In late 2020, news broke of private-equity firms purchasing stake in top accounting firms and news of new partnerships continue to hit newsstands. The deals, and their terms, gained attention within the profession. The question now is, what does this mean for the future of the accounting profession? 

According to Koltin Consulting Group CEO, Allan D. Koltin, in a recent Journal of Accountancy article, a non-CPA firm cannot own an attest firm, so there’s what’s called the alternative practice structure. Because the buyer- in this case the private-equity firm- cannot purchase the audit practice, they take an ownership interest in the tax and consulting business. Essentially, they’re buying a majority of the firm, typically something more than 50% but probably not more than 75%. CPA firms will need to set up so-called “alternative practice structures” when they receive investments from private equity firms and publicly traded companies, and the AICPA Code of Professional Conduct requires them to follow certain rules of conduct and make specific business arrangements.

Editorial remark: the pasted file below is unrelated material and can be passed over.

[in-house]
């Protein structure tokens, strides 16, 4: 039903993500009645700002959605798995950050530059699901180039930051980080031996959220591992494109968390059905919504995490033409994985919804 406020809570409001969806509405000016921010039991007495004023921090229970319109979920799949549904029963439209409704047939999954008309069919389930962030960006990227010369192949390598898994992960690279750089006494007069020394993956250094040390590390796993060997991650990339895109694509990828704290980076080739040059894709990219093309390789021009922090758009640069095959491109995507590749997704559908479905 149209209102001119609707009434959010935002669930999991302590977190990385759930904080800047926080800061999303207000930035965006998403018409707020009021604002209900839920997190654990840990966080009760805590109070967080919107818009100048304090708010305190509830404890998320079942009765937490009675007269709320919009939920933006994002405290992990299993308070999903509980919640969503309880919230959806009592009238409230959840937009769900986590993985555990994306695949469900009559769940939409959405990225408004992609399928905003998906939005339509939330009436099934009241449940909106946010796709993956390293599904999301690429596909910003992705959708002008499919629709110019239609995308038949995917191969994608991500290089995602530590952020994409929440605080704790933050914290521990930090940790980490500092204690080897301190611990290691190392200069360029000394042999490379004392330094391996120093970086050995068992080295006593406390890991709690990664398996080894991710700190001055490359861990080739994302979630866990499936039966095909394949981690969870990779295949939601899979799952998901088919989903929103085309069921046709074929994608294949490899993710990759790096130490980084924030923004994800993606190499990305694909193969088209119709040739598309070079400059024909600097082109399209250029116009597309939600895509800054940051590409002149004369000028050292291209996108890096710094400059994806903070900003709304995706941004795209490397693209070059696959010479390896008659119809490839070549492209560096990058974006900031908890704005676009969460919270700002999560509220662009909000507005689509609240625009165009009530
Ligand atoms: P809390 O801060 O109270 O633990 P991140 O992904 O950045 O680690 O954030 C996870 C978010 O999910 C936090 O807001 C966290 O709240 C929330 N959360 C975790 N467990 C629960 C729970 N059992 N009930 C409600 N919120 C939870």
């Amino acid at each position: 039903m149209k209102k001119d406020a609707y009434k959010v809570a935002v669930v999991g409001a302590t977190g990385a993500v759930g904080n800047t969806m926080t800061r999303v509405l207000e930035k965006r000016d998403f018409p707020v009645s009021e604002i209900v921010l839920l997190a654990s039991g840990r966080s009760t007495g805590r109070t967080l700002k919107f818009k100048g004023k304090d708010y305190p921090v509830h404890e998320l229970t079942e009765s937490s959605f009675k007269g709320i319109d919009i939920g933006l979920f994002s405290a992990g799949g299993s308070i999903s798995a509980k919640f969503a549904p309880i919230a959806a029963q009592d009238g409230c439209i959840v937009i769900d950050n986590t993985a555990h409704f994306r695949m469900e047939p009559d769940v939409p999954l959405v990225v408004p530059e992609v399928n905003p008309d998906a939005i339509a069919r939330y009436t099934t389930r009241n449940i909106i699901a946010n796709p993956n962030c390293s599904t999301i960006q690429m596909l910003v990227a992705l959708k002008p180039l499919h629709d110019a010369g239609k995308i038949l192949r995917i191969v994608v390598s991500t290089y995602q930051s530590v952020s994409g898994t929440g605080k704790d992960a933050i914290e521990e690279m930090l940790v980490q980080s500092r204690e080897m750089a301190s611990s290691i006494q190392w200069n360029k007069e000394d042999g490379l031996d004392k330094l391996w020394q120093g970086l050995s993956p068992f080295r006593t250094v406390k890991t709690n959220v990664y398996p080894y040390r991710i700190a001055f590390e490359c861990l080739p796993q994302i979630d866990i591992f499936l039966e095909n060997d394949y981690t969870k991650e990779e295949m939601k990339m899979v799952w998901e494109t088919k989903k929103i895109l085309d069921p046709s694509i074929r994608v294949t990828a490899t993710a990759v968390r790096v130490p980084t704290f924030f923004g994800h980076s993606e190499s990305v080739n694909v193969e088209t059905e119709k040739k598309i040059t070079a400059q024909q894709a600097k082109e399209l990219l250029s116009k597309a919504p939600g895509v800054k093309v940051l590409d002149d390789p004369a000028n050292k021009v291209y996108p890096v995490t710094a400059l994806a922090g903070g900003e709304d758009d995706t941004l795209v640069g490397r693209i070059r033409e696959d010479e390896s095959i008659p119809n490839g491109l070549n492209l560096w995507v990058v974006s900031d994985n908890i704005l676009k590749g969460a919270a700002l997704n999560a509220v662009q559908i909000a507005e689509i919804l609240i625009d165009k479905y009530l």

Private equity has attempted to infiltrate the profession since 2006, though unsuccessfully. However, today’s accounting firms are in great demand for additional capital. Market changes have put new stresses onto firms, causing them to seek funding for staffing, expansion, acquisitions, use of the latest technology and more. According to Reuters, Private equity investors are attracted to accounting firms because they believe they are low risk and recession-proof, deliver positive cash flow, and are poised for growth as the industry transitions to a more advisory-oriented service model. 

As we see CPA firms continue to grow, succeed, and hire talented staff, there is sure to be further news of acquisitions and mergers between the profession and private equity.  

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